Former ASU Star Dustin Pedroia To Play In Arizona Fall League
Sept. 29, 2004
By Brian Gomez
SCOTTSDALE - Dustin Pedroia is returning to the Valley - just not as a member of the Arizona State University baseball team.
He's a Scottsdale Scorpion.
Once projected to participate in a minor-league minicamp this week, the 21-year-old shortstop instead will play for the Arizona Fall League's Scottsdale Scorpions, who open their 38-game season Tuesday at Scottsdale Stadium. advertisement
Pedroia, who was selected by the Boston Red Sox in the second round of this year's Major League Baseball amateur draft, comes to the Scorpions after a successful stint with the Class A Sarasota Red Sox of the Florida State League.
In 30 games, Pedroia batted .336 with eight doubles, three triples, two home runs and 14 RBIs. He was promoted to Sarasota in early August after hitting .421 with the Class A Augusta GreenJackets of the South Atlantic League.
'I think that the Red Sox know that I'm ready,' Pedroia said of his chances of getting called up to the major leagues. 'Whoever has seen me play, they know that I'm ready. It's just a matter of getting some at-bats in and getting used to the way that we play pro ball.'
The Red Sox sent all of their other minor-leaguers to the Peoria Saguaros, but they assigned Pedroia to the Scorpions in hopes that he'll receive more playing time. He'll start the season on the taxi squad, meaning he can play only Wednesdays and Saturdays, although there's a good chance that he'll be elevated to the regular roster.
If Pedroia had stayed at ASU for his senior season, he'd be enrolled in classes right now while playing fall ball. He contemplated a return to college during a five-week holdout but ultimately decided to accept Boston's $575,000 signing bonus.
'Me and (ASU coach Pat) Murphy were talking every day during the whole thing,' Pedroia said. 'He said that if they kept doing what they were doing, then I might have to come back to school. He knew that it was a possibility, but he told me that he wouldn't let me go back to school and that I needed to start my career in pro ball.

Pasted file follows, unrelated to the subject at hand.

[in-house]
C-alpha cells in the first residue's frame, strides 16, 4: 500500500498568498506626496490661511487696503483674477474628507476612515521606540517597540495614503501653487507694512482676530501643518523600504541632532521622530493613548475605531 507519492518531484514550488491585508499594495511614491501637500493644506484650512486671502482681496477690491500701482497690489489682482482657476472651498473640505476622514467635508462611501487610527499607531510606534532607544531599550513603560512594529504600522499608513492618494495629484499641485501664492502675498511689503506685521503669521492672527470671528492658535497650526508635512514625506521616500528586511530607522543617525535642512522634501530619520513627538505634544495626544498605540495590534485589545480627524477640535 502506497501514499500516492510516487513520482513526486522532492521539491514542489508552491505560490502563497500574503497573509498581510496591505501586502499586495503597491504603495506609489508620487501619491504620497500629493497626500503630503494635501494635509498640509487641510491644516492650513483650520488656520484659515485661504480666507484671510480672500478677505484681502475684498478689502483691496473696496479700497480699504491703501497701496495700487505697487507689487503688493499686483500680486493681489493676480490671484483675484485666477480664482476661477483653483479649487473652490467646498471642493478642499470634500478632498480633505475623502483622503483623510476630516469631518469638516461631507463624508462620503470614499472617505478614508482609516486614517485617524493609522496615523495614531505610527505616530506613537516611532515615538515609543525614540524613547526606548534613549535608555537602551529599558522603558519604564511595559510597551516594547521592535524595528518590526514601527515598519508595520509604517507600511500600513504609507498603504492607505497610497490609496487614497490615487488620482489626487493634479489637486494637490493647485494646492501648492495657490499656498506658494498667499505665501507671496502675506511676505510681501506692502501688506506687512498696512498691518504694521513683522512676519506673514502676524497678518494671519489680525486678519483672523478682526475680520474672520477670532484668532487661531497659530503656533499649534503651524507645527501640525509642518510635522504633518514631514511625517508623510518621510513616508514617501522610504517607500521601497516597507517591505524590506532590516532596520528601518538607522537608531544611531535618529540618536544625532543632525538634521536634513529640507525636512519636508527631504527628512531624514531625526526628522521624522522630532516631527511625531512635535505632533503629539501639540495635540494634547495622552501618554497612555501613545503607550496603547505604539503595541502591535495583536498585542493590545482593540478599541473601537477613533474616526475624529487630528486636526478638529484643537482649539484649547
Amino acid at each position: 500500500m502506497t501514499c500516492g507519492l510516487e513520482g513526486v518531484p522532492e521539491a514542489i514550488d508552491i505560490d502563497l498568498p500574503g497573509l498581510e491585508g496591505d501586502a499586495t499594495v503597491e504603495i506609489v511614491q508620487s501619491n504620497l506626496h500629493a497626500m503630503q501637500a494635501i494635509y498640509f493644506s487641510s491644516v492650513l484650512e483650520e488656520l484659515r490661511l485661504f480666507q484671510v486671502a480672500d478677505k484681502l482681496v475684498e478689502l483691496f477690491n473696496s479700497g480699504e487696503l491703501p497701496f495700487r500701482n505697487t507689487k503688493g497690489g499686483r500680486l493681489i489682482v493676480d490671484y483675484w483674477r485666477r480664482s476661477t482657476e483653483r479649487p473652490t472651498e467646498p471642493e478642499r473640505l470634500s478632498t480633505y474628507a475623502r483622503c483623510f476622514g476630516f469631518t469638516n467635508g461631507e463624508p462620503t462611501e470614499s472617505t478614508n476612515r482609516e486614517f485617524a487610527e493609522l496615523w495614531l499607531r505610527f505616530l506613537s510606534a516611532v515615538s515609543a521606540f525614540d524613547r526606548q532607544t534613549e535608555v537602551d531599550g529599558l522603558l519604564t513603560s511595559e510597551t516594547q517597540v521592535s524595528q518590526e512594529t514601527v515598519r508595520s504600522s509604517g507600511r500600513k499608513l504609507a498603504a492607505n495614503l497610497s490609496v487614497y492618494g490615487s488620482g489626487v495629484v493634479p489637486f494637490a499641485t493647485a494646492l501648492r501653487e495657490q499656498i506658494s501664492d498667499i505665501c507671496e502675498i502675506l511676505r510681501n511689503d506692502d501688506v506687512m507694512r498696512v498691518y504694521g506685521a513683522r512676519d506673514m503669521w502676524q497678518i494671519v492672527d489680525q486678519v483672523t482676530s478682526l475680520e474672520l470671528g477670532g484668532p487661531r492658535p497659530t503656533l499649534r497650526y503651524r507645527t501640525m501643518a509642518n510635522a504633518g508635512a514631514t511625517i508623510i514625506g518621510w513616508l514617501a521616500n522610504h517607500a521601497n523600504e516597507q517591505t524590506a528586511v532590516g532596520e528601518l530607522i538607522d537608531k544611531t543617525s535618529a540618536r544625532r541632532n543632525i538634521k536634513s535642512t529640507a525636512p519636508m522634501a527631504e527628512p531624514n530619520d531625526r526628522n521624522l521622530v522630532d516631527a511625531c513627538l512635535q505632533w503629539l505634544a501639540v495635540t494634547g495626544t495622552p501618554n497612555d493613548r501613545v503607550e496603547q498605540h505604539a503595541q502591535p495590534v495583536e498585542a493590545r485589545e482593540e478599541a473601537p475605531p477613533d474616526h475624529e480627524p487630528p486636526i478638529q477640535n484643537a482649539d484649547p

'I know some teams passed on me, and if it was lower (his draft position, 65th overall), I definitely would have gone back to ASU and played. I just wanted to get in the right situation. A lot of people told me I was going to go earlier, but I was the Boston Red Sox's first pick, and that's a lot better than some situations, so I knew I had to take it.'
In three years with the Sun Devils, Pedroia batted .384 with 71 doubles and 298 hits while starting all 185 games. As a sophomore, he marked a school-record 34 doubles and 120 hits, the fourth-most in ASU history.
Despite the gaudy numbers, Pedroia never played in the College World Series. The closest he got was in 2003, when ASU was eliminated in the Super Regional at Cal State-Fullerton. Pedroia went 0 for 13 in the three-game series.
'When I look back, I'm going to say that it was the greatest time of my life,' Pedroia said. 'We played every game like it was our last game. One team wins it all. One team is going to have a good year. That's what ASU brings. If you don't win it all, then you don't have a good year, and that's the only way it should be when you're playing baseball.'
At 5 foot 9 and 180 pounds, Pedroia often relies on his scrappiness, although his pure athletic ability is evident in a number of dazzling defensive plays. He claims that his short stature isn't a factor.
'If you can play, you can play at any level,' Pedroia said. 'It doesn't matter if you're 4 foot or 7 foot.'
Pedroia anticipates that he'll be in the big leagues sooner than later, as long as he continues producing and keeps a positive mind-set.
'You just think positive every day and you play hard,' Pedroia said, 'and I think good things will happen.'
Brian Gomez is a correspondent for the Scottsdale Republic.
© Arizona Republic (2004)
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